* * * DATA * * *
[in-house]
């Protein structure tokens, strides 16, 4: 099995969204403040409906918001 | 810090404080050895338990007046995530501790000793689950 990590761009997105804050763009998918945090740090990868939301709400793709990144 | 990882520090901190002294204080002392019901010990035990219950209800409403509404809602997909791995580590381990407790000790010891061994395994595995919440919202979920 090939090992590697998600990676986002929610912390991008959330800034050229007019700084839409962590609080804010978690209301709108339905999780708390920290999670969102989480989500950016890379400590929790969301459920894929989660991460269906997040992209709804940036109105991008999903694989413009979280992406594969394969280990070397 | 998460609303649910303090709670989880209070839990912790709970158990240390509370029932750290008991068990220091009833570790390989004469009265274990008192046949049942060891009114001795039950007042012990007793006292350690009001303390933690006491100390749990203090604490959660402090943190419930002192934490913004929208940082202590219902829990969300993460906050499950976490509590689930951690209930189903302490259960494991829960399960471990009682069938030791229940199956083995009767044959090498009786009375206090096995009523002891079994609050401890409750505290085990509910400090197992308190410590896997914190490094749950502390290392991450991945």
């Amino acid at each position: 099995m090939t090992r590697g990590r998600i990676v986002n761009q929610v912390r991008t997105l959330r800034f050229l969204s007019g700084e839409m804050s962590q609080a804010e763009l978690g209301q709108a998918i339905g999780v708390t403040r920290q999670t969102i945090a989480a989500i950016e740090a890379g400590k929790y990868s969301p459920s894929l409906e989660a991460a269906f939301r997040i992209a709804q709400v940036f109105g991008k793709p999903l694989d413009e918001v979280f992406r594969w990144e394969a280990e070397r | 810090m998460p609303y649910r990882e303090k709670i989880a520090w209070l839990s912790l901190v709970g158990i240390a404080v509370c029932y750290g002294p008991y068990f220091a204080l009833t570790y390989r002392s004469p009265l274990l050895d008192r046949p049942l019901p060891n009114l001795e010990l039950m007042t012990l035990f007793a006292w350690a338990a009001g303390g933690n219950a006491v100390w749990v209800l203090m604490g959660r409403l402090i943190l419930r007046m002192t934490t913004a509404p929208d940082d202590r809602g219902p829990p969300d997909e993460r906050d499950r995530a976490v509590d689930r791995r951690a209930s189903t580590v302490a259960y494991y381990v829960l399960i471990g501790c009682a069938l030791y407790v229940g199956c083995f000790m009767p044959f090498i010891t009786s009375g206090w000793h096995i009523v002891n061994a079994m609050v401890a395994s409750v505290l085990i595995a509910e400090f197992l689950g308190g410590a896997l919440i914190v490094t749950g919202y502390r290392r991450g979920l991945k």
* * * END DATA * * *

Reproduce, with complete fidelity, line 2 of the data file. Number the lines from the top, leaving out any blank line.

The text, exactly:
């Protein structure tokens, strides 16, 4: 099995969204403040409906918001 | 810090404080050895338990007046995530501790000793689950 990590761009997105804050763009998918945090740090990868939301709400793709990144 | 990882520090901190002294204080002392019901010990035990219950209800409403509404809602997909791995580590381990407790000790010891061994395994595995919440919202979920 090939090992590697998600990676986002929610912390991008959330800034050229007019700084839409962590609080804010978690209301709108339905999780708390920290999670969102989480989500950016890379400590929790969301459920894929989660991460269906997040992209709804940036109105991008999903694989413009979280992406594969394969280990070397 | 998460609303649910303090709670989880209070839990912790709970158990240390509370029932750290008991068990220091009833570790390989004469009265274990008192046949049942060891009114001795039950007042012990007793006292350690009001303390933690006491100390749990203090604490959660402090943190419930002192934490913004929208940082202590219902829990969300993460906050499950976490509590689930951690209930189903302490259960494991829960399960471990009682069938030791229940199956083995009767044959090498009786009375206090096995009523002891079994609050401890409750505290085990509910400090197992308190410590896997914190490094749950502390290392991450991945």